At first reading, the sixth commandment seems to be a no-brainer. As it appears in the King James translation: "Thou shalt not kill." There it is. Plain and simple. Don't kill anybody. No need to spend a whole column on that, because we know that none of us is a murderer. Unless you take someone's life, you have not broken this law. Right?
Well if people were
nothing more than life-filled bodies, that would probably be the
case. However, we are more than that. We are each a soul, a spirit,
living within a physical encasement. While it is by that encasement
that others recognize us one from another, it is that soul that
makes us who we are.
Is murder, then, only doing harm to that physical encasement, or body? Could it extend to harming the spirit? How can a spirit be harmed?
As is often the case, we turned to Jesus' own teachings for an answer. In Luke 17:1-2, we found these words from Jesus: "Occasions for stumbling are bound to come, but woe to anyone by whom they come! It would be better for you if a millstone were hung around your neck and you were thrown into the sea than for you to cause one of these little ones to stumble."
God recognizes that we're all going to make mistakes. We are, after all, human! But, our purpose is to help one another, rich or poor, beautiful or homely, black or brown or yellow or white. From the passage above, we realize God does not take kindly to us doing something that causes another to stumble, by causing them to lose their faith or their willingness to give of themselves to others and to God.
We are each examples and teachers through our lives and our actions. In Matthew, 23:23, we are told: "Woe to you, teachers of the law and Pharisees, you hypocrites! You give a tenth of your spices--mint, dill and cumin. But you have neglected the more important matters of the law--justice, mercy and faithfulness. You should have practiced the latter, without neglecting the former."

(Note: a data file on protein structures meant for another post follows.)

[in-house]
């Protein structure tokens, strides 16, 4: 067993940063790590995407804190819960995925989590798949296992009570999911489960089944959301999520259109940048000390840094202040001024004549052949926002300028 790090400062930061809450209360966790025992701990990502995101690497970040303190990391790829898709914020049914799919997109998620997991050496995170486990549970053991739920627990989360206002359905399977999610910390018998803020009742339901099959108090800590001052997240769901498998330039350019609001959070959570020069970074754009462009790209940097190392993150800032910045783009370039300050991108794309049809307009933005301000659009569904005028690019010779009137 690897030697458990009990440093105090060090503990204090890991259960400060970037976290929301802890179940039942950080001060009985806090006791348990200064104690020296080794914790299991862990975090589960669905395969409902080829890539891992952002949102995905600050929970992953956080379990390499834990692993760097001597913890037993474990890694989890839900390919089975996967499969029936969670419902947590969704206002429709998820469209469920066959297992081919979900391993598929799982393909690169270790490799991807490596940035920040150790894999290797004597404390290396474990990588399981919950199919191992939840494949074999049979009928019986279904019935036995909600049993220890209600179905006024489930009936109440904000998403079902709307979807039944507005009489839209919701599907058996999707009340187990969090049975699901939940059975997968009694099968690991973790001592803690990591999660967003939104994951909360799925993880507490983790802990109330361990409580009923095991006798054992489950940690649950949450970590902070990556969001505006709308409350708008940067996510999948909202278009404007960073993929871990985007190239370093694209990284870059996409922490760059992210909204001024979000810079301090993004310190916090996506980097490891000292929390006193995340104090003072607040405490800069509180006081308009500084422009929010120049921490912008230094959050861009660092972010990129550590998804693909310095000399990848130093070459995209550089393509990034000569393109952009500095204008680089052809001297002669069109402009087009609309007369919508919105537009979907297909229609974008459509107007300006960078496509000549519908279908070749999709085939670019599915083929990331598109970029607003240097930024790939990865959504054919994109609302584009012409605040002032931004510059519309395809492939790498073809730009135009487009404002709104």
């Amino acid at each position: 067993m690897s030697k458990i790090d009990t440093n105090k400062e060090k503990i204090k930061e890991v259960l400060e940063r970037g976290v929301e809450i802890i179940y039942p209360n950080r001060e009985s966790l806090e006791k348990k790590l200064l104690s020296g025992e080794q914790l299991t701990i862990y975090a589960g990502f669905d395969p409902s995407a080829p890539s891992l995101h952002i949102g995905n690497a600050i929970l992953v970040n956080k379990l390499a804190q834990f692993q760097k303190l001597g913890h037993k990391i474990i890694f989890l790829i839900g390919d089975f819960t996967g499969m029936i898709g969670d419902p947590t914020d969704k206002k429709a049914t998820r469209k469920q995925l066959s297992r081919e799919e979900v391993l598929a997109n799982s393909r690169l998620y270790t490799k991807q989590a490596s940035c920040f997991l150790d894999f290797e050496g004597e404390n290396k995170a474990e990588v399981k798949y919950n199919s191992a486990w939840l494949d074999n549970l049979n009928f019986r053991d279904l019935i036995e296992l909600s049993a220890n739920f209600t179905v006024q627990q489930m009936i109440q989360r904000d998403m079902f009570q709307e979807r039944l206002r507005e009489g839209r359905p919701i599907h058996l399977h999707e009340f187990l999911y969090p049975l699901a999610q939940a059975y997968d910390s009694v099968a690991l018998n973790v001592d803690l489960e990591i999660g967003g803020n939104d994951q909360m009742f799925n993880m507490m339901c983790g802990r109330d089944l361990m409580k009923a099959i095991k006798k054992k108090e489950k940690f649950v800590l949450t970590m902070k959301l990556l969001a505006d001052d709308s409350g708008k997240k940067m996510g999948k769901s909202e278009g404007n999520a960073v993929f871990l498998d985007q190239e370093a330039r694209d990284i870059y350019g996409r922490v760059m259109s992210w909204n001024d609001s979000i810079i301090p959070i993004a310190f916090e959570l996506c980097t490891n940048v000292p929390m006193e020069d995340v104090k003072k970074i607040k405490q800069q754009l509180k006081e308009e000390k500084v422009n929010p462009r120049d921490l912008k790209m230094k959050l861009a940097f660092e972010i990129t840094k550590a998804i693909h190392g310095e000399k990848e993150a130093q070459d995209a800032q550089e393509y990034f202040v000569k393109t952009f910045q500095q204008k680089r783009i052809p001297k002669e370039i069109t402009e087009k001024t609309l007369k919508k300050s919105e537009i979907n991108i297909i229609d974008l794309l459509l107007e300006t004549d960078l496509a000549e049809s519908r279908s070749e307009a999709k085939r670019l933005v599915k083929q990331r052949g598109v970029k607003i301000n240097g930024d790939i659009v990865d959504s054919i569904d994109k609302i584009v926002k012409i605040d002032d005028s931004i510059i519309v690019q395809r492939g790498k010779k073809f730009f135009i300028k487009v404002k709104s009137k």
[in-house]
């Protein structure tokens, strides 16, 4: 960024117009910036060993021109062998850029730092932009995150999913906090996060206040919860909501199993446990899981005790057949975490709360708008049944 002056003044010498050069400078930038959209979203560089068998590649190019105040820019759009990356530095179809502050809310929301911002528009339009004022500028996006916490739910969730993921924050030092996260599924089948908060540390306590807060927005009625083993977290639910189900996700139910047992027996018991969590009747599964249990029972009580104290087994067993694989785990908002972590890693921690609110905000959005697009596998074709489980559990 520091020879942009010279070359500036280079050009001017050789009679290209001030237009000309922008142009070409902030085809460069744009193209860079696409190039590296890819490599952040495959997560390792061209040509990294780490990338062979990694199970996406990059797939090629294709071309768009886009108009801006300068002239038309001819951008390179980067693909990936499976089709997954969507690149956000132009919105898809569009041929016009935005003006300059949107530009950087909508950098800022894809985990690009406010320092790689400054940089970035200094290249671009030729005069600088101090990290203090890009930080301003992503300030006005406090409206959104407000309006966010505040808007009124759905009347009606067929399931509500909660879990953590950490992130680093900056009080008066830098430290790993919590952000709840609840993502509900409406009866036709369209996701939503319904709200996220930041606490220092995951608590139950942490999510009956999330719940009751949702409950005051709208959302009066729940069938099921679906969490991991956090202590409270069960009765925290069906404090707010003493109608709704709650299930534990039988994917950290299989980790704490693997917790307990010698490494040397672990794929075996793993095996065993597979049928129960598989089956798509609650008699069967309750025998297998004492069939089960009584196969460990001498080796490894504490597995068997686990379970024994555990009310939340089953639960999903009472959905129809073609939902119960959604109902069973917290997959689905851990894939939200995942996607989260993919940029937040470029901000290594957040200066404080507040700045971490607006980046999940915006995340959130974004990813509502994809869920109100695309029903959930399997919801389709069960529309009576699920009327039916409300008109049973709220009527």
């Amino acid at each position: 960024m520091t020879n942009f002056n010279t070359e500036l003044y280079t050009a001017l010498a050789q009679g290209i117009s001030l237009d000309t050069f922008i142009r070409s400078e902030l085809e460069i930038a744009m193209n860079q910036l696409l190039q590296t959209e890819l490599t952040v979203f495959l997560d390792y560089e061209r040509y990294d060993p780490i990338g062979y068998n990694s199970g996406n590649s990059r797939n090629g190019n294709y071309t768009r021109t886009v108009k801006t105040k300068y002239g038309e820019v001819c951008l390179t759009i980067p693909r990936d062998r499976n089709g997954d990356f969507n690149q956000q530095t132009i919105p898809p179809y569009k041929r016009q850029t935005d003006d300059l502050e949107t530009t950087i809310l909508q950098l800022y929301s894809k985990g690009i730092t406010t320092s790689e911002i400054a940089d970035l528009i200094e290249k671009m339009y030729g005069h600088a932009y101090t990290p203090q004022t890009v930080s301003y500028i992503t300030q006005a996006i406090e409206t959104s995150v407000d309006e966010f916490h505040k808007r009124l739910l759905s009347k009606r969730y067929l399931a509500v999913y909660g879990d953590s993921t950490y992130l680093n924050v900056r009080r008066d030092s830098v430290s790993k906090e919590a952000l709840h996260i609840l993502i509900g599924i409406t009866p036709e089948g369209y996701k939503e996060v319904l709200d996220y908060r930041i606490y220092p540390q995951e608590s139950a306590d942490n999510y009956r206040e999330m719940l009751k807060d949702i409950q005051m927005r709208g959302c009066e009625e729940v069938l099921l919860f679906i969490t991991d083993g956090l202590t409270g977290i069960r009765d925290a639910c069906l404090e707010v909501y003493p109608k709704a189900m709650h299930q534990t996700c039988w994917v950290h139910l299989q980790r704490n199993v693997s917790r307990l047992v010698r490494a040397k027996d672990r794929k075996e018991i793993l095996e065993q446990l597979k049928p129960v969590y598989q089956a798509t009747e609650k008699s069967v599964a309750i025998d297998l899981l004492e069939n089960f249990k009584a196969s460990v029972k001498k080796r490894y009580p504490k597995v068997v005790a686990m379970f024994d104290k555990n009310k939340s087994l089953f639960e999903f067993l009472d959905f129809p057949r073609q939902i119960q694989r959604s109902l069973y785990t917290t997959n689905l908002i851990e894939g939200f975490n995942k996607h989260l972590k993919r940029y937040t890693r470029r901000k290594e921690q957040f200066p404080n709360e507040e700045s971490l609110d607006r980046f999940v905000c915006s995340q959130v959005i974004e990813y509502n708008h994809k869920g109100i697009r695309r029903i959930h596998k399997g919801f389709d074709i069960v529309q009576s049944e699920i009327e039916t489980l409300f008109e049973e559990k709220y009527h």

These passages are powerful and somewhat frightening. How can we be sure we're not neglecting the important matters of the law?
Our own John Wesley created a three-part formula of the Rules, which included: It is therefore expected of all who continue therein that they should continue to evidence their desire of salvation. First: By doing no harm, by avoiding evil of every kind...
First, by doing no harm. That would mean not, for example, insisting on our own way, or preventing those who are so moved to share their gifts to the glory of God, or causing others to stumble and fall away from their faith. That would mean that we remember God's rules, not ours, are the ultimate rules.
In Matthew 12:33, we read, "Make a tree good and its fruit will be good, or make a tree bad and its fruit will be bad, for a tree is recognized by its fruit." We will all be known by our acts and our influence on the body of Christ.
By what sorts of fruit are you recognized?